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The Effect of a Short Term Exercise Schedule on Oral Iron Bio-availability and Iron Incorporation

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ClinicalTrials.gov Identifier: NCT01730521
Recruitment Status : Completed
First Posted : November 21, 2012
Last Update Posted : September 13, 2013
Information provided by (Responsible Party):

Study Description
Brief Summary:

Iron metabolism may undergo changes during exercise, with reductions in classical iron status markers due to a variety of postulated mechanism which include hemodilution, increased iron loss, hemolysis and increased iron storage in muscles. Furthermore, it has been reported that vigorous training increases hepcidin, a central regulatory peptide in iron metabolism. This increase has been ascribed to the presence of subclinical inflammation. Increased hepcidin levels may reduce iron bioavailability and iron incorporation in erythrocytes.

Twenty healthy men subjects will be recruited as subjects for this study. Subjects should be generally healthy, with no history of blood donation in the last 6 months, should weigh less than 85 Kg, and not take iron supplements and/or multivitamin supplements. Subjects should have familiarity to sports and running, but not currently (i.e. in the past 3 months) training for more than 1h per week on average.

The aim of this study is to measure an iron bioavailability during a resting and an exercise phase lasting approx. 14 days with training sessions on alternate days. Subjects will participate in both restign and exercising protocols and act as their own controls during the study. Iron bioavailability will be measured via the incorporation of stable isotopic labels 14 days after administration. To control for changes in blood volume during the course of the study, blood volume of the participating subjects will be measured before and after the exercise phase with the CO-rebreathing method.

Measurement of iron bioavailability and iron incorporation in a resting and exercising phase will allow determine if the increased level of hepcidin seen in in exercise will induce a lower iron bioavailability and iron incorporation during exercise.

Condition or disease Intervention/treatment
Generally Healthy Behavioral: Exercise (Running)

Study Design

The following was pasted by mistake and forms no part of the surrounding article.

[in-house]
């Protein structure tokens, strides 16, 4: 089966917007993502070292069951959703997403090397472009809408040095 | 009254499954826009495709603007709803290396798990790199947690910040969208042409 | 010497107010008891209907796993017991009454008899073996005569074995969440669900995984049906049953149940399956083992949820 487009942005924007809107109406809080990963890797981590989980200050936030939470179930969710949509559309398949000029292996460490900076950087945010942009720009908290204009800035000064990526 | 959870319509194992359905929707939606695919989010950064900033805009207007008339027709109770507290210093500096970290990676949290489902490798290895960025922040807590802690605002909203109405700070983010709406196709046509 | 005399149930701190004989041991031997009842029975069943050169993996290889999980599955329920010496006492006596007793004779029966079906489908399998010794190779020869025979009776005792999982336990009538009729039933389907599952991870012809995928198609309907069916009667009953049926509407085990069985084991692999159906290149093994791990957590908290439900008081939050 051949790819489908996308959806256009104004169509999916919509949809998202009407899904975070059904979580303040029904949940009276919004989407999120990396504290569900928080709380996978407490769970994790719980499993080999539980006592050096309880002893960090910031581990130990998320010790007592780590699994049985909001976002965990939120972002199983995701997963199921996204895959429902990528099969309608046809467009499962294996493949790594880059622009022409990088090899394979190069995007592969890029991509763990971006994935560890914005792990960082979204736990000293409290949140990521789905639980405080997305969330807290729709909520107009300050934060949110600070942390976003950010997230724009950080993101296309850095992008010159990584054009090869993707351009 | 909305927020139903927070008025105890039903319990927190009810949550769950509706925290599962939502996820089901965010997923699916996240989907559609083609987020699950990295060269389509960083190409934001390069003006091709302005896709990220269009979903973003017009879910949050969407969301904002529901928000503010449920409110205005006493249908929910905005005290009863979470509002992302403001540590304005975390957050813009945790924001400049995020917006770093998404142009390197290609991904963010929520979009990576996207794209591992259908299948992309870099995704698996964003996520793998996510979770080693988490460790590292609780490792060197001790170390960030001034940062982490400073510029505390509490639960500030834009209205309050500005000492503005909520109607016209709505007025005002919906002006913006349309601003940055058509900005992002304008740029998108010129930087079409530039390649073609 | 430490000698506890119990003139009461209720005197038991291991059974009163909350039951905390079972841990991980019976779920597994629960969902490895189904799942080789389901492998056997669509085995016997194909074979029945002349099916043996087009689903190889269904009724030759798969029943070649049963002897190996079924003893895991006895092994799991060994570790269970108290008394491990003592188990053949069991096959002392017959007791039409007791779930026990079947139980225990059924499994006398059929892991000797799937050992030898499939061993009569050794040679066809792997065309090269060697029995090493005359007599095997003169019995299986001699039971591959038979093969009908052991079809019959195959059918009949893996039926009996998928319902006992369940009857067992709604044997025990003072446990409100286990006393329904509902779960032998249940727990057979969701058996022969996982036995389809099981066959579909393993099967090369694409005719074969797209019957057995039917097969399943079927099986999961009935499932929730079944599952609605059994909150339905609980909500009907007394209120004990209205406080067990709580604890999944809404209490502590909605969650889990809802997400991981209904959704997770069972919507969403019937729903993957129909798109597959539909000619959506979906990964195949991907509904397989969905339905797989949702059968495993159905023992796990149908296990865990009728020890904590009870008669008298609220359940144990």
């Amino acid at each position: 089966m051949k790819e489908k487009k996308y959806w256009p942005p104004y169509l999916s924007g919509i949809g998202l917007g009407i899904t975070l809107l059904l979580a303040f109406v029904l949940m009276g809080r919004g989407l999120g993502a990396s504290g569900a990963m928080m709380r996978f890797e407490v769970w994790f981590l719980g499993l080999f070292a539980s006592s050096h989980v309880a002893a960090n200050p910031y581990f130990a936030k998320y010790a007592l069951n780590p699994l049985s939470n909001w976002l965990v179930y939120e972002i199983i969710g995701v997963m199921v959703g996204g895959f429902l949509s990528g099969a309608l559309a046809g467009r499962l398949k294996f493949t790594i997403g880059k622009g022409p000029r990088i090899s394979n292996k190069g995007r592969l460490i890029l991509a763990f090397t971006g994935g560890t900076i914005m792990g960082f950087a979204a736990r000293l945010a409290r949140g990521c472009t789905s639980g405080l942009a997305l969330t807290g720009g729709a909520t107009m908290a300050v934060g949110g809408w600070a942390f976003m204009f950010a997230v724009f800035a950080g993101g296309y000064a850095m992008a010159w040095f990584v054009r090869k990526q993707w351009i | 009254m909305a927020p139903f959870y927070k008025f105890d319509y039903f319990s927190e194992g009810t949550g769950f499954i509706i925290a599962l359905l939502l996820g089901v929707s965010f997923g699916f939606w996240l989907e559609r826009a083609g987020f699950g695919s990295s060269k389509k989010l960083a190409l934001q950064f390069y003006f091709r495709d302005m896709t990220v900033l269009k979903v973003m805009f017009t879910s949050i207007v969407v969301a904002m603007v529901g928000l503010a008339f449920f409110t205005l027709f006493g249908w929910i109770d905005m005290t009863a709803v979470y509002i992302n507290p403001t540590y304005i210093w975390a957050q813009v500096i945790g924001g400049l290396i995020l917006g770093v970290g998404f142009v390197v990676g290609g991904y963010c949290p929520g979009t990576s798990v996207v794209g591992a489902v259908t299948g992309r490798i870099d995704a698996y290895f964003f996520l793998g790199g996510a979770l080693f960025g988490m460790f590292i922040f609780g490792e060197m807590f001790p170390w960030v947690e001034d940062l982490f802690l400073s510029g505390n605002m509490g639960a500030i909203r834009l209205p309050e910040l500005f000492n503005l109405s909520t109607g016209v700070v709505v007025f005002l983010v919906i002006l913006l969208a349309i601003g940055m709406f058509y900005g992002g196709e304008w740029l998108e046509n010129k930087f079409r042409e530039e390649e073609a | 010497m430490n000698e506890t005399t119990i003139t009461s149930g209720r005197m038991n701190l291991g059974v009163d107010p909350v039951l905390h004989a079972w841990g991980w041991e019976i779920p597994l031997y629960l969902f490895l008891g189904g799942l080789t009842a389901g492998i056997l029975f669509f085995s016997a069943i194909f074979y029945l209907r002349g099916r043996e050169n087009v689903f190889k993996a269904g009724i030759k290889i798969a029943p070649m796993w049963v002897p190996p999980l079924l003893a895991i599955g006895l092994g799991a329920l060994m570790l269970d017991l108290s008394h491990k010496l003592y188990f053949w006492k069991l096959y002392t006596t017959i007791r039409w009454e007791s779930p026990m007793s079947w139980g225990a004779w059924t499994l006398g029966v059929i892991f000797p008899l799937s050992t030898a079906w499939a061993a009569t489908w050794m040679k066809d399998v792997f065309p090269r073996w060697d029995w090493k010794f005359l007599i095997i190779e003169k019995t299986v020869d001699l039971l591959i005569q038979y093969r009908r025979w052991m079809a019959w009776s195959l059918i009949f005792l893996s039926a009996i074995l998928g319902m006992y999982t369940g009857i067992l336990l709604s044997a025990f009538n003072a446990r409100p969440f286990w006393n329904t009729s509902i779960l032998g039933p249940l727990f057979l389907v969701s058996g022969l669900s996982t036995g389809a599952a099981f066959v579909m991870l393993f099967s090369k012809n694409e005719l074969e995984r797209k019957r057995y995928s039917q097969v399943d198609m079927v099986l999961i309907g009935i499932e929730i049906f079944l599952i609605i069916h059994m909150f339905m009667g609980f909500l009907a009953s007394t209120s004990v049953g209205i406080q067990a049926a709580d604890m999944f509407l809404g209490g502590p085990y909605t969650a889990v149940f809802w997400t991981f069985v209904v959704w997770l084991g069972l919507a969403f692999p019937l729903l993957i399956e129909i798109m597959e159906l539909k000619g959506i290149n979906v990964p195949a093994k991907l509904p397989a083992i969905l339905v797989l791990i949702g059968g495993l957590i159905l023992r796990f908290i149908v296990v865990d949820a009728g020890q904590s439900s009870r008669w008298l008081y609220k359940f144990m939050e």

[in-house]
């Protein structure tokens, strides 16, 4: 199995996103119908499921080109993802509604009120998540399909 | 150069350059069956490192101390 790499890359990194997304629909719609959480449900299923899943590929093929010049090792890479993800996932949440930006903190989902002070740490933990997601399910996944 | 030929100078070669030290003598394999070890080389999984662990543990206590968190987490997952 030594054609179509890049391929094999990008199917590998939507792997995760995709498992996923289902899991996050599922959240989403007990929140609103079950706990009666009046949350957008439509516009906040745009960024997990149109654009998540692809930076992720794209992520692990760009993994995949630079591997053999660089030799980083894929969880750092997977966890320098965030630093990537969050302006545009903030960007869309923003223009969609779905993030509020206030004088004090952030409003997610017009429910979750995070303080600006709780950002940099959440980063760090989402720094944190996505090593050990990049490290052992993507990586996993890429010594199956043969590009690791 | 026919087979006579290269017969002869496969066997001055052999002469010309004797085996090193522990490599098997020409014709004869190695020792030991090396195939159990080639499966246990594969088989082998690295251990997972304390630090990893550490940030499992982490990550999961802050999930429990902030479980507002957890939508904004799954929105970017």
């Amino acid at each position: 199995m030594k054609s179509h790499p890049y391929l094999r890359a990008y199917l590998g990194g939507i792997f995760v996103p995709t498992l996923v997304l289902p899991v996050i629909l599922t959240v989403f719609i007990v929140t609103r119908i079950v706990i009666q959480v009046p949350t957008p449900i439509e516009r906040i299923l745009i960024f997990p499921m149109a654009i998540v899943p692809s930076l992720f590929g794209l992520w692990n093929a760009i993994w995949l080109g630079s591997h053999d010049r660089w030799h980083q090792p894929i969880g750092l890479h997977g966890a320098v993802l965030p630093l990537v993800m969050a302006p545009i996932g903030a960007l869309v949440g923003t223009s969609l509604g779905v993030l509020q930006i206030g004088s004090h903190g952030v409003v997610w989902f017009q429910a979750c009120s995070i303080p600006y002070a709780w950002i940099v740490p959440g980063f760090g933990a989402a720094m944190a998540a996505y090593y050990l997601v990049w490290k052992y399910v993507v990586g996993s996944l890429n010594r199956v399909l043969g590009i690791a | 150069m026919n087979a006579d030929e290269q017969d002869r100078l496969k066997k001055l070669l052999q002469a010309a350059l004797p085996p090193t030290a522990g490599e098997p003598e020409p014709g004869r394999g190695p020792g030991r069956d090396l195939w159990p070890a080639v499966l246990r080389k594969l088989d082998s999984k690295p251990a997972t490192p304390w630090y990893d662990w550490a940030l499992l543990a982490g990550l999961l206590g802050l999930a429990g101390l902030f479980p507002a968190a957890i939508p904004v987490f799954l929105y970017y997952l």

Study Type : Observational
Actual Enrollment : 10 participants
Observational Model: Case-Only
Time Perspective: Prospective
Official Title: The Effect of a Short Term Exercise Schedule on Oral Iron Bio-availability and Iron Incorporation
Study Start Date : October 2012
Primary Completion Date : December 2012
Study Completion Date : June 2013

Resource links provided by the National Library of Medicine

U.S. FDA Resources

Groups and Cohorts

Group/Cohort Intervention/treatment
Difference in Iron bioavailabilty exercise and resting phase
the subjects will act as their own control during the study
Behavioral: Exercise (Running)
the study foresees a measurement of iron biavailability in a resting and in a exercising phase and subjects will act as their own control during the study.

Outcome Measures

Primary Outcome Measures :
  1. Iron bioavailability from Stable isotopic labels [ Time Frame: Up to 2 months ]

Secondary Outcome Measures :
  1. Blood volume increase during exercise [ Time Frame: Up to 2 months ]

Other Outcome Measures:
  1. Hepcidin levels and inflammation markers (C-Reactive Protein, 1-Alpha acid glycoprotein) [ Time Frame: Up to 2 months ]

Biospecimen Retention:   Samples With DNA
Whole blood and serum samples

Eligibility Criteria

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Ages Eligible for Study:   18 Years to 50 Years   (Adult)
Sexes Eligible for Study:   Male
Accepts Healthy Volunteers:   Yes
Sampling Method:   Non-Probability Sample
Study Population
Subjects studying or working at the University of Zürich or ETH Zürich

Inclusion Criteria:

  • men, Generally Healthy age between 18-50 years;
  • BMI between 18-25;
  • nonanemic (Hb < 120 g/L);
  • no intake of vitamins and nutritional supplements;
  • no recent blood donation (<4 months);
  • no previous participation in studies with stable iron isotopes in the past.

Exclusion Criteria:

  • Chronic diseases, Metabolic diseases, GI tract diseases (self reported)
Contacts and Locations

Information from the National Library of Medicine

To learn more about this study, you or your doctor may contact the study research staff using the contact information provided by the sponsor.

Please refer to this study by its ClinicalTrials.gov identifier (NCT number): NCT01730521

ETH Zürich
Zürich, Switzerland, 8092
Sponsors and Collaborators
Swiss Federal Institute of Technology
Principal Investigator: Diego Moretti, PhD University of Zurich
More Information

Additional Information:
Responsible Party: Prof. Michael B. Zimmermann, Professor, MD, Swiss Federal Institute of Technology
ClinicalTrials.gov Identifier: NCT01730521     History of Changes
Other Study ID Numbers: EK 2012-N-27
First Posted: November 21, 2012    Key Record Dates
Last Update Posted: September 13, 2013
Last Verified: September 2013

Additional relevant MeSH terms:
Trace Elements
Growth Substances
Physiological Effects of Drugs